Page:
As part of an effort to “recontextualize” two Stanton Macdonald-Wright murals that have caused controversy in the community, the Santa Monica Conservancy plans to examine their historical and cultural context with a diverse panel of experts.
The Conservancy is hosting a webinar on January 23 at 5:00 p.m. with Will South, an art historian specializing in the work of Macdonald-Wright; Kim Morales Johnson, Tongva Tribal Chief and Board Member of the Gabrieliño Tongva Springs Foundation; and Sharon Reyes, a descendant of the owners of Rancho Boca de Santa Monica.
Together, the three speakers will delve into Santa Monica’s early history, uncovering both positive and tragic aspects, and examining Macdonald-Wright’s intentions in designing the murals.
“We expect people to learn many things about the murals that they did not previously know, and to appreciate their importance as historical works of art and shed light on the course of California history and some of the important themes of our history in a very complicated and often difficult, but Things we can all learn from,” said Conservancy Board member Ruthann Lehrer.
Painted in the 1930s by renowned artist Stanton Macdonald-Wright as part of the Work Progress Administration’s public arts program, the two murals are located in the lobby of City Hall. One depicts the first contact between Europeans and the native Tongva, while the other showcases popular activities from the city’s past, including polo, tennis, auto racing, aviation and sailing.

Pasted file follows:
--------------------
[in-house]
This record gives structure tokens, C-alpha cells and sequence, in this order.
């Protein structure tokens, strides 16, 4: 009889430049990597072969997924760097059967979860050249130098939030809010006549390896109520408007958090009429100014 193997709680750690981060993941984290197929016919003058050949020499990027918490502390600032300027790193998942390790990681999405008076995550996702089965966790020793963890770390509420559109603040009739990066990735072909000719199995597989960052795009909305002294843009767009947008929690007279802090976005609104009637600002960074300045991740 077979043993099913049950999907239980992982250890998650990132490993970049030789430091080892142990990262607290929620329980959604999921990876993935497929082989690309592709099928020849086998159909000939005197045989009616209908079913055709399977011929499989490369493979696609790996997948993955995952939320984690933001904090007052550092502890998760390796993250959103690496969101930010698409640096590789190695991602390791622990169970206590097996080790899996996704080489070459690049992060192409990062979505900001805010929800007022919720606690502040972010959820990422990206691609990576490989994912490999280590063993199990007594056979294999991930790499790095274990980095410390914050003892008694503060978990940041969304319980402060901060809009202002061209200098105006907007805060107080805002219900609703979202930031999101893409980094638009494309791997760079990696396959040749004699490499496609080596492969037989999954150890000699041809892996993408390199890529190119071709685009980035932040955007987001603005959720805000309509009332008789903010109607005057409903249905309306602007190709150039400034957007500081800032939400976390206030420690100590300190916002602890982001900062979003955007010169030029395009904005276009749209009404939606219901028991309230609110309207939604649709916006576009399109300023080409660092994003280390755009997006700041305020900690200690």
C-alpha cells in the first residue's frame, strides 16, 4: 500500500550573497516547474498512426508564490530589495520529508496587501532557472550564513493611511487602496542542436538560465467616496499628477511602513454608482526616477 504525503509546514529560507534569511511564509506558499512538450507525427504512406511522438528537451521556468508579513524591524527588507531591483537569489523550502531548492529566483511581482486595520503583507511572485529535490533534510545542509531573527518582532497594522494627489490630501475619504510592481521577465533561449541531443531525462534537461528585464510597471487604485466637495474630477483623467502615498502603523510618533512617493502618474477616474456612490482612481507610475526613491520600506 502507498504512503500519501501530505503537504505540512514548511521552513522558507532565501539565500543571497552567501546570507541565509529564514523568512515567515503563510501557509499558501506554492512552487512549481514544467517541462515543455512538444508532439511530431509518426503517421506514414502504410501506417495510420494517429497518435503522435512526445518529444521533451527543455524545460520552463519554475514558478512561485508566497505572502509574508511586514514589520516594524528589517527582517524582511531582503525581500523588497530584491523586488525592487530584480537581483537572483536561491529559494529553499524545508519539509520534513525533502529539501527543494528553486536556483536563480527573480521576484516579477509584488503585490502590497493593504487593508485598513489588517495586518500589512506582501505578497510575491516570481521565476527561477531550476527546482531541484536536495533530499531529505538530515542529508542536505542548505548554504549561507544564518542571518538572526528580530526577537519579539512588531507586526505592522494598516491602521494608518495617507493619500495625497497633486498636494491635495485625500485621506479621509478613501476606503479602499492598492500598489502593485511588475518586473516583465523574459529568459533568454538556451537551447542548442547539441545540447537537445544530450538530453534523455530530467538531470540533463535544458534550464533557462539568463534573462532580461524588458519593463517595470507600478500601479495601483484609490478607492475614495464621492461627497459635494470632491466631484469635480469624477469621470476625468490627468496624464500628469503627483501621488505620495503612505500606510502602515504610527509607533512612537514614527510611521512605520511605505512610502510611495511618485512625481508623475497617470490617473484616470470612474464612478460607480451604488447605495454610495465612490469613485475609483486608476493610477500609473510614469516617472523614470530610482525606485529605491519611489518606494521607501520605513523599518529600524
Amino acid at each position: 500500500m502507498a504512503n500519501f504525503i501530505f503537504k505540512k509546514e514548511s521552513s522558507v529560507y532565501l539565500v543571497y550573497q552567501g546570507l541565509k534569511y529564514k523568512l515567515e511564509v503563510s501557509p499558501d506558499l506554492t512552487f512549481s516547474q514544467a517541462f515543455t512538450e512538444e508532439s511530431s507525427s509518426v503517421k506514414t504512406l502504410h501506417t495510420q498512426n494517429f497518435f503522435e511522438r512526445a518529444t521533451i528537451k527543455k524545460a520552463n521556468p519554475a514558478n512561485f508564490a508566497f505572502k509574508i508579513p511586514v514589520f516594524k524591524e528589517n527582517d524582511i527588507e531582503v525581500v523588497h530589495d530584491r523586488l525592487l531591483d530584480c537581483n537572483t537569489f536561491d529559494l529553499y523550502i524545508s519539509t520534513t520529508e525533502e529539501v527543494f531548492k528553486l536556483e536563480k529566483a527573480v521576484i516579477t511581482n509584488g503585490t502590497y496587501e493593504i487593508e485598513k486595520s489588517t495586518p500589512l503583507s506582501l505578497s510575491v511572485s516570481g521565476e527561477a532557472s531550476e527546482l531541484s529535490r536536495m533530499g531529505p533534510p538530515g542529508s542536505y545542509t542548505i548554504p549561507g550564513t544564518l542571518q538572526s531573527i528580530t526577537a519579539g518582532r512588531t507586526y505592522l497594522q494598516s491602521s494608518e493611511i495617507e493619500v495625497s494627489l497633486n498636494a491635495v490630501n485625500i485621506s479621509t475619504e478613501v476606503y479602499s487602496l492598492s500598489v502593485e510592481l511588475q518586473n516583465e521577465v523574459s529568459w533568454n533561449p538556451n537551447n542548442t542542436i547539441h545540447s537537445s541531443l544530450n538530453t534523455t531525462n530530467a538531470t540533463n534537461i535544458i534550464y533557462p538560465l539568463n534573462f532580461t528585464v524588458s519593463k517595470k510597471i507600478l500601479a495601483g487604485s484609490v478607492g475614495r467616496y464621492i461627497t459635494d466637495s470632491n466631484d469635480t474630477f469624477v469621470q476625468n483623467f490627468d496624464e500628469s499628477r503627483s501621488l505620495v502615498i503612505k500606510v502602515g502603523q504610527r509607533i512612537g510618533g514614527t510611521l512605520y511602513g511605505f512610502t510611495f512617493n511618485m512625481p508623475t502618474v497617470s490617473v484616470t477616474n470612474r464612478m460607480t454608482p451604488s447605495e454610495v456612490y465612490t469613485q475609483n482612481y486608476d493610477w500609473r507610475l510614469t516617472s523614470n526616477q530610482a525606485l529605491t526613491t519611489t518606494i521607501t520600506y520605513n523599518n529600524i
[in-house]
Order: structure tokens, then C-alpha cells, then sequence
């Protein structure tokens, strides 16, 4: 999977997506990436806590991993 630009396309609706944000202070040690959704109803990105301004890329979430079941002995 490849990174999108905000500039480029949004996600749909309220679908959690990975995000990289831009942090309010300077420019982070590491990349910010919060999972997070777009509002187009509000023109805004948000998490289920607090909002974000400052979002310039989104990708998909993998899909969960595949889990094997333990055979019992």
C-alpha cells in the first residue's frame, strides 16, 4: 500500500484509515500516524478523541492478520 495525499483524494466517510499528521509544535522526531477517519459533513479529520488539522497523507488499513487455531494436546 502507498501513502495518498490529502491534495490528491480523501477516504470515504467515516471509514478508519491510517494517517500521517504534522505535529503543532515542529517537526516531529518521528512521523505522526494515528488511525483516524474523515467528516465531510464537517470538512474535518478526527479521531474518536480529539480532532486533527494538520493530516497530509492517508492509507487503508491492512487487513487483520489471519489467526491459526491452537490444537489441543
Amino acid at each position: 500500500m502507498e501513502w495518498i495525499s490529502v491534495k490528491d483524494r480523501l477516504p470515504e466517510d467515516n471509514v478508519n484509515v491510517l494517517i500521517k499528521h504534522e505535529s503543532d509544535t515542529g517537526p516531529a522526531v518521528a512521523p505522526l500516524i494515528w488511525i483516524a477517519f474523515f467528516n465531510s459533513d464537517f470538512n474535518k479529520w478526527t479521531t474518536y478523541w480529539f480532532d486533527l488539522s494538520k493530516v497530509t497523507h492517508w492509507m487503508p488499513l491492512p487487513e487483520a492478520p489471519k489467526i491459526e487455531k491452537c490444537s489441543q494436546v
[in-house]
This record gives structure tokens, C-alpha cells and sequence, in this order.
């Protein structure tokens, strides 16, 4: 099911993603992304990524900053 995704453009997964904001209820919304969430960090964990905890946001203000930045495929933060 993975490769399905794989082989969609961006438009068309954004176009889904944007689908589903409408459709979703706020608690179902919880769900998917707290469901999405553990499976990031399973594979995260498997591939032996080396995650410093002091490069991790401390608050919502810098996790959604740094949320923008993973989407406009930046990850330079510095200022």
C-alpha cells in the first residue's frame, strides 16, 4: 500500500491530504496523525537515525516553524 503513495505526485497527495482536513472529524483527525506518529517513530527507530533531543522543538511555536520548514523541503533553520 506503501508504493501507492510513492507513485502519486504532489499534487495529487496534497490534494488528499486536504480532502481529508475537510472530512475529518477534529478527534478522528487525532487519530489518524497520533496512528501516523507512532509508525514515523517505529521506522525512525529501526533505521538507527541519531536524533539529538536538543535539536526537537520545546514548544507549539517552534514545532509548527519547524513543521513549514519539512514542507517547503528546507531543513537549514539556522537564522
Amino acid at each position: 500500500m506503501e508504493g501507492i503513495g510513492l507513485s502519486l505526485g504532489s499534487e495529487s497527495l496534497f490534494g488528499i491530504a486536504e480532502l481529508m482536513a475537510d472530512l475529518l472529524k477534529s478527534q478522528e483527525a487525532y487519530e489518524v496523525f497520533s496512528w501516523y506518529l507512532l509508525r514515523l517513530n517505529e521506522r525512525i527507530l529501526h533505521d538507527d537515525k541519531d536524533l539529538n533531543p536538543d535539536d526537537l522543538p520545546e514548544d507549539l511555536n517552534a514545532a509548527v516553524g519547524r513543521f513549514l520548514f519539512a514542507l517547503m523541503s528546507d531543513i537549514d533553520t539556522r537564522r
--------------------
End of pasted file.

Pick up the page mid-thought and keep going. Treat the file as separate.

They have drawn criticism for the appearance of natives kneeling before Europeans and the comparative lack of detail in natives’ faces compared to Europeans. In response, the city council has decided to temporarily cover the murals with a permeable metal curtain while the community discusses how best to re-contextualize the mural.
Suggestions for recontextualization include adding educational signage and enriching the area with contemporary art that reflects new perspectives on the city’s history.
The Conservancy hopes the webinar can spark these important conversations and help clear up any misconceptions about the mural.
For example, Lehrer said that the mural does not actually depict natives kneeling to Europeans, but rather natives kneeling to drink from the sacred springs of Kuruvungna, the city’s first water source. In the 18th century, the Spanish monk father Juan Crespi wrote in his diary that the springs reminded him of the tears of St. Monica, which later led to the naming of Santa Monica.
“It is this complexity of our history that is worth exploring and that is one of the reasons we want to present this public information webinar so that people start to understand these meanings, because otherwise it is easy, misunderstanding what you see on the mural. ‘ said teacher.
Local residents can register for the webinar at https://www.smconservancy.org/event/the-city-hall-murals-exploring-their-historic-and-cultural-contexts/.